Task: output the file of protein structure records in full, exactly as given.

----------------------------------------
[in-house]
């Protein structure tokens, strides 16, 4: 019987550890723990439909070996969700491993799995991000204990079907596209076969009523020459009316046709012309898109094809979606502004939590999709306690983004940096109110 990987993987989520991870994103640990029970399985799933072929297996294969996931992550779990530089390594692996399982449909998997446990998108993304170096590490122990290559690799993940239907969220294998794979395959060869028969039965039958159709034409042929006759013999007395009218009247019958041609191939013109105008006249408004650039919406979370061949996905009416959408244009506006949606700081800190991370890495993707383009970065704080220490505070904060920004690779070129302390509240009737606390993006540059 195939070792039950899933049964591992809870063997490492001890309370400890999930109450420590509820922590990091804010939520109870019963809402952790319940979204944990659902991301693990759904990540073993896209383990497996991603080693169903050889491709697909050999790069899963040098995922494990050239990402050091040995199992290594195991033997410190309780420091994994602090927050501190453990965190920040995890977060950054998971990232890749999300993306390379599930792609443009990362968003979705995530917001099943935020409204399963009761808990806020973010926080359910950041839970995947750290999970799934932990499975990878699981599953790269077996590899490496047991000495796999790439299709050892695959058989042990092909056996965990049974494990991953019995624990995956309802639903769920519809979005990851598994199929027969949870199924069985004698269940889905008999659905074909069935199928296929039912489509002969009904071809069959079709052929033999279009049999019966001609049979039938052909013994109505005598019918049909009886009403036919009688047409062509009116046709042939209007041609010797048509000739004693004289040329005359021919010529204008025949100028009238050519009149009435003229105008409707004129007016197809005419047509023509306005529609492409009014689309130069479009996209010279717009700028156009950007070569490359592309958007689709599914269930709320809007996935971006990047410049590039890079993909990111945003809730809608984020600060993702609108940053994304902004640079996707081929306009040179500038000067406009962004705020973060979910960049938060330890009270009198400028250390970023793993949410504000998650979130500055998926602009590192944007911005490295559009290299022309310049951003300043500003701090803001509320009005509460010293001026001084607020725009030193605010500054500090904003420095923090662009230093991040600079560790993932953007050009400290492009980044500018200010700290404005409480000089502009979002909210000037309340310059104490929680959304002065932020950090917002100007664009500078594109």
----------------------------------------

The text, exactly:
[in-house]
């Protein structure tokens, strides 16, 4: 019987550890723990439909070996969700491993799995991000204990079907596209076969009523020459009316046709012309898109094809979606502004939590999709306690983004940096109110 990987993987989520991870994103640990029970399985799933072929297996294969996931992550779990530089390594692996399982449909998997446990998108993304170096590490122990290559690799993940239907969220294998794979395959060869028969039965039958159709034409042929006759013999007395009218009247019958041609191939013109105008006249408004650039919406979370061949996905009416959408244009506006949606700081800190991370890495993707383009970065704080220490505070904060920004690779070129302390509240009737606390993006540059 195939070792039950899933049964591992809870063997490492001890309370400890999930109450420590509820922590990091804010939520109870019963809402952790319940979204944990659902991301693990759904990540073993896209383990497996991603080693169903050889491709697909050999790069899963040098995922494990050239990402050091040995199992290594195991033997410190309780420091994994602090927050501190453990965190920040995890977060950054998971990232890749999300993306390379599930792609443009990362968003979705995530917001099943935020409204399963009761808990806020973010926080359910950041839970995947750290999970799934932990499975990878699981599953790269077996590899490496047991000495796999790439299709050892695959058989042990092909056996965990049974494990991953019995624990995956309802639903769920519809979005990851598994199929027969949870199924069985004698269940889905008999659905074909069935199928296929039912489509002969009904071809069959079709052929033999279009049999019966001609049979039938052909013994109505005598019918049909009886009403036919009688047409062509009116046709042939209007041609010797048509000739004693004289040329005359021919010529204008025949100028009238050519009149009435003229105008409707004129007016197809005419047509023509306005529609492409009014689309130069479009996209010279717009700028156009950007070569490359592309958007689709599914269930709320809007996935971006990047410049590039890079993909990111945003809730809608984020600060993702609108940053994304902004640079996707081929306009040179500038000067406009962004705020973060979910960049938060330890009270009198400028250390970023793993949410504000998650979130500055998926602009590192944007911005490295559009290299022309310049951003300043500003701090803001509320009005509460010293001026001084607020725009030193605010500054500090904003420095923090662009230093991040600079560790993932953007050009400290492009980044500018200010700290404005409480000089502009979002909210000037309340310059104490929680959304002065932020950090917002100007664009500078594109």